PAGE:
We found fundamental differences in the way adult male and female M. sexta use their dietary AAs. These sexual differences exist when the AAs were originally derived from the larval diet as well as when they were derived from the nectar consumed by adult moths.
The current paradigm for fuel use during fasting and food limitation in animals is that proteins will be oxidized only after carbohydrate and lipid reserves have been exhausted (McCue, 2012). This paradigm is well established for vertebrates (Castellini and Rea, 1992; Wang et al., 2006) but is less well developed for other taxa (McCue, 2010; Secor and Carey, 2016). In a recent comparative study across species and life stages, it was shown that insects do not fit into this paradigm (McCue et al., 2015). For example, some insects increase their use of AAs as a metabolic fuel at the onset of food limitation. However, that study did not compare males and females (McCue et al., 2015). In the present study, adult male and female moths initially had a dramatically different reliance on AA oxidation and the direction of this difference reversed as fasting progressed. Under positive AA balance (when moths just eclosed from the pupae or when fed nectar with AAs), males will oxidize AAs in higher ratios than females. Under starvation, males will conserve AAs while females will oxidize AAs more than the males.
We suggest that this opposite effect of starvation on fuel use is related to the different reproductive strategies of the two sexes: unmated, starved females will start to mature eggs on the day of eclosion, but may then re-absorb the eggs (Boggs and Ross, 1993; Jervis et al., 2005; Watanabe, 1988) and use these nutrients for maintenance under continued food limitation. In contrast, males eclose with sufficient resources to produce a large, first, spermatophore and should try and conserve their flight muscles as long as possible in order to locate and mate with additional females, which can be up to 6 times in this species (Levin et al., 2016).
When adults were allowed to nectar feed, both sexes oxidized significant amounts of the dietary AAs even though they had an abundance of carbohydrates as an energy source (the ratio between AAs and carbohydrates in the nectar was 1:1250). Fed males oxidized more EAAs than fed females (Fig. 2), but no difference was found in the oxidation of the NEAA (Fig. 2). Females can synthesize NEAAs from the carbon skeleton of the sugars in the nectar (O'Brien et al., 2002), which can explain why they preferentially oxidize them as metabolic fuel. EAAs, in contrast, are a limited resource, and nectar EAAs are preferentially allocated to reproduction (Levin et al., 2017a), so they are conserved by females and, apparently to a lesser extent, by males.
The same sexual differences in the metabolism of AAs have been reported for humans under normal dietary conditions: men generally oxidized a greater proportion of dietary AAs than women (Lamont, 2005; Lamont et al., 2001, 2003). It has been suggested that this difference is related to the effect of 17-β-estradiol in females, which inhibits AA oxidation (Tarnopolsky, 2008). Even though this is considered a vertebrate hormone, it has been found to cause the development of female characteristics in another moth species, the silkworm (Bombyx mori) (Shen et al., 2015). We suggest that the mechanism regulating the level at which AAs are oxidized could be conserved among taxa, and is related to cholesterol-derived estrogen-like hormones – a promising topic for future studies of comparative physiology and endocrinology.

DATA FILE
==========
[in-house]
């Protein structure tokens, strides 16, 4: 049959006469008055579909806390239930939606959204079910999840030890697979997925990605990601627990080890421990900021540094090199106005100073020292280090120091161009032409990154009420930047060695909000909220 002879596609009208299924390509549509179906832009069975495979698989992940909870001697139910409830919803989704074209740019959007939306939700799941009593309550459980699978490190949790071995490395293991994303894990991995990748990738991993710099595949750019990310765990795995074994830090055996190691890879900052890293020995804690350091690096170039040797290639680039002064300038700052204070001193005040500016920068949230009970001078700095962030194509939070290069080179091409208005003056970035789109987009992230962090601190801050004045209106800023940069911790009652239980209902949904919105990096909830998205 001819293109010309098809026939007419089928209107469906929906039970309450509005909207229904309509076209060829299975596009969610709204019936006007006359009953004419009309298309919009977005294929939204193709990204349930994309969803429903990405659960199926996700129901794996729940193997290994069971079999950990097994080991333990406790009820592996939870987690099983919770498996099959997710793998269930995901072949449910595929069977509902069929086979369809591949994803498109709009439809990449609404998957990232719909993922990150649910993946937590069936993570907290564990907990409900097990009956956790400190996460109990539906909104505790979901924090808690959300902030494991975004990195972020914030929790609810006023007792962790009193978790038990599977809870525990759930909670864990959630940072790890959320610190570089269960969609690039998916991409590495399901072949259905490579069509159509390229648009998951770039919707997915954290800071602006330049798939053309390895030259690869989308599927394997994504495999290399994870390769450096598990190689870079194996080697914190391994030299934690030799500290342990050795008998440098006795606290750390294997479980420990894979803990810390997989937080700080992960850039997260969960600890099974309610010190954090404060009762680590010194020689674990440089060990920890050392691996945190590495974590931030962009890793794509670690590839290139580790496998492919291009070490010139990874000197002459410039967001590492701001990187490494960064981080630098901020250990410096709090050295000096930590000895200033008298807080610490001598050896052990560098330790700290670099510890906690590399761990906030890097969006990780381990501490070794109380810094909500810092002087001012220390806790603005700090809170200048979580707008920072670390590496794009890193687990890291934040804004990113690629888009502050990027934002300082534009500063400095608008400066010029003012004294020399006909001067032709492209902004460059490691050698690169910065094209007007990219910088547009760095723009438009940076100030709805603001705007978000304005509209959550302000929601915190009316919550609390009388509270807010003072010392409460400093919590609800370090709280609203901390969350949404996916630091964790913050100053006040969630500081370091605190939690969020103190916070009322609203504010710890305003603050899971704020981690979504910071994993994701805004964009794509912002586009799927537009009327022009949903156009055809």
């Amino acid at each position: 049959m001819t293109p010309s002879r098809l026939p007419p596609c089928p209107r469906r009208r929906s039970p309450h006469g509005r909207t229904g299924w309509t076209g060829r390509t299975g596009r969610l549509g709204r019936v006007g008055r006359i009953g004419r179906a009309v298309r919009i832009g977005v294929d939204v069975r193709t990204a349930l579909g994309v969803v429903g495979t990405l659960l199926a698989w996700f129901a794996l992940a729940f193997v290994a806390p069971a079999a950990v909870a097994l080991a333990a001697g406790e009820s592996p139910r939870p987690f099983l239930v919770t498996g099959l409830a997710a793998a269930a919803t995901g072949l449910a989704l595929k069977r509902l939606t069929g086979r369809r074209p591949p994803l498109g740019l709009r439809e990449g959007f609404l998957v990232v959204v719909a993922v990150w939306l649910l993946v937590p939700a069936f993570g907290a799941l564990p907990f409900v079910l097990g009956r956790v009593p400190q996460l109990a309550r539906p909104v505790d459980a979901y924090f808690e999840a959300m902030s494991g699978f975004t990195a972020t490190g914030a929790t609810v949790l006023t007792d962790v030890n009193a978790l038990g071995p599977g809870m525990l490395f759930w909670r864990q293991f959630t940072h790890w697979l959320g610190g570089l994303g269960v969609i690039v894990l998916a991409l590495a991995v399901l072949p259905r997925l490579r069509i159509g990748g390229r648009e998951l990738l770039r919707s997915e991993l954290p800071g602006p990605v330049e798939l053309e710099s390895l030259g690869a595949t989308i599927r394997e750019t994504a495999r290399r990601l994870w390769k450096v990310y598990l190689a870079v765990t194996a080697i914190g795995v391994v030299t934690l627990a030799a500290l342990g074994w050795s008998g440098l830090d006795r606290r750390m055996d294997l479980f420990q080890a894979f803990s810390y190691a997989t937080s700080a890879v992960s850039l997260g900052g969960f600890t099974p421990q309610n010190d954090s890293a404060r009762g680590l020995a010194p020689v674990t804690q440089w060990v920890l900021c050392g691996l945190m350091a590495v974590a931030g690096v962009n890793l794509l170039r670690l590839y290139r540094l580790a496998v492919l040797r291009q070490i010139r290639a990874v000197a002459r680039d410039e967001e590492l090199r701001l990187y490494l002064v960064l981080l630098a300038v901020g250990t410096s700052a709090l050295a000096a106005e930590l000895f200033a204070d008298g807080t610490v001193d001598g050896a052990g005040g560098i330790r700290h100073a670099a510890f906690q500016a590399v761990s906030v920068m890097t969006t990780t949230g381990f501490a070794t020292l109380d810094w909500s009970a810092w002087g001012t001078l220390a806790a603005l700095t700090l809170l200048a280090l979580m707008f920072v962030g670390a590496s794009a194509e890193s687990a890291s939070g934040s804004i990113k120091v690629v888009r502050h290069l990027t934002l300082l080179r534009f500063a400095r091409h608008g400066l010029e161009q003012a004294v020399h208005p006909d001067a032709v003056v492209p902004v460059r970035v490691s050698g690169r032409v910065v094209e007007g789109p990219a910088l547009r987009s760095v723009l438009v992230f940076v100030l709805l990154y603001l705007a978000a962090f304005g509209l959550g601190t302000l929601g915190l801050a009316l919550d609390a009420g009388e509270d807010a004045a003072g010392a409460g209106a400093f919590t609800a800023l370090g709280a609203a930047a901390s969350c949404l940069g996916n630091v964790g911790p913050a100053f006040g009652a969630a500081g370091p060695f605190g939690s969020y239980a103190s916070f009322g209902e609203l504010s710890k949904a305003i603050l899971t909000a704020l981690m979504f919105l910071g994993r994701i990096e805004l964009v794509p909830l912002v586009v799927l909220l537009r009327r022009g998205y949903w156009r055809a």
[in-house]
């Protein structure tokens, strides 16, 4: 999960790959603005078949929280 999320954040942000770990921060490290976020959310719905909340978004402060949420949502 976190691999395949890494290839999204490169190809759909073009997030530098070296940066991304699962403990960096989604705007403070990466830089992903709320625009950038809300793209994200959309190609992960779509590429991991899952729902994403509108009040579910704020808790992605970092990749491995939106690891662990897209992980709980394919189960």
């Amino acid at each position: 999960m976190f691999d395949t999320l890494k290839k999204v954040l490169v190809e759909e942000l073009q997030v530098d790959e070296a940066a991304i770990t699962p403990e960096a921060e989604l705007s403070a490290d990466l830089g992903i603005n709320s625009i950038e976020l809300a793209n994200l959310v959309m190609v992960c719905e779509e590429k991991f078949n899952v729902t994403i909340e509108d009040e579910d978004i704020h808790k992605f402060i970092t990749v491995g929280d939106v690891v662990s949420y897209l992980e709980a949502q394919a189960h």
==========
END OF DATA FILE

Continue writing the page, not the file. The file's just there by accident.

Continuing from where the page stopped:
Previously, we demonstrated that female moths allocated nectar NEAAs and EAAs into reproduction (Levin et al., 2017a). Here, we show that males also allocate NEAAs and EAAs to reproduction through their allocation to spermatophores and flight muscles. We previously highlighted the importance of male hawk moth flight muscles for reproduction relative to the spermatophore (Levin et al., 2016). In M. sexta, the spermatophore is relatively small and ‘inexpensive’, comprising <2% of the male body mass. In contrast, investment into flight (thorax dry mass) comprises about 20% of total dry body mass, with males investing significantly more than females (see above). Male hawk moths fly more than females (Ziegler, 1991), and their flight muscles are functionally linked to mating success (Levin et al., 2016).
Flight also causes measurable oxidative damage to flight muscle proteins (Levin et al., 2017b). Because these damaged proteins cannot be repaired, they would need to be replaced to maintain the functionality of the flight muscle. We suggest that the higher flight activity in male moths is linked to higher oxidative damage and that this could explain the higher allocation of nectar-derived AAs in male compared with female flight muscle (Fig. 3) as we expect a higher turnover of proteins in male flight muscles compared those of females.
Considering these experimental findings in the context of what we know about the life histories of these moths, we conclude that the different reproductive strategies of males and females have selected for differences in metabolic fuel use by the two sexes. We suggest that sex-specific physiological differences in fuel use in animals may have evolved as a product of selection to meet the significantly different costs associated with reproduction of the two sexes, as has previously been shown in plants (Dawson and Ehleringer, 1993). Ultimately, future studies may show that these differences in allocation and fuel use by the two sexes may reflect sex differences in function and behavior in many species of different taxa.
We thank Heather Costa for assistance in rearing the experimental animals and Ronit Tzach for fruitful discussion.
Conceptualization: E.L., M.D.M., G.D.; Methodology: E.L., M.D.M., G.D.; Validation: E.L.; Formal analysis: E.L., G.D.; Resources: G.D.; Writing - original draft: E.L., M.D.M., G.D.; Writing - review & editing: E.L., M.D.M., G.D.; Visualization: E.L., G.D.; Supervision: G.D.; Funding acquisition: G.D.
This study was supported by National Science Foundation USA, grant IOS-1053318 to G.D.
The authors declare no competing or financial interests.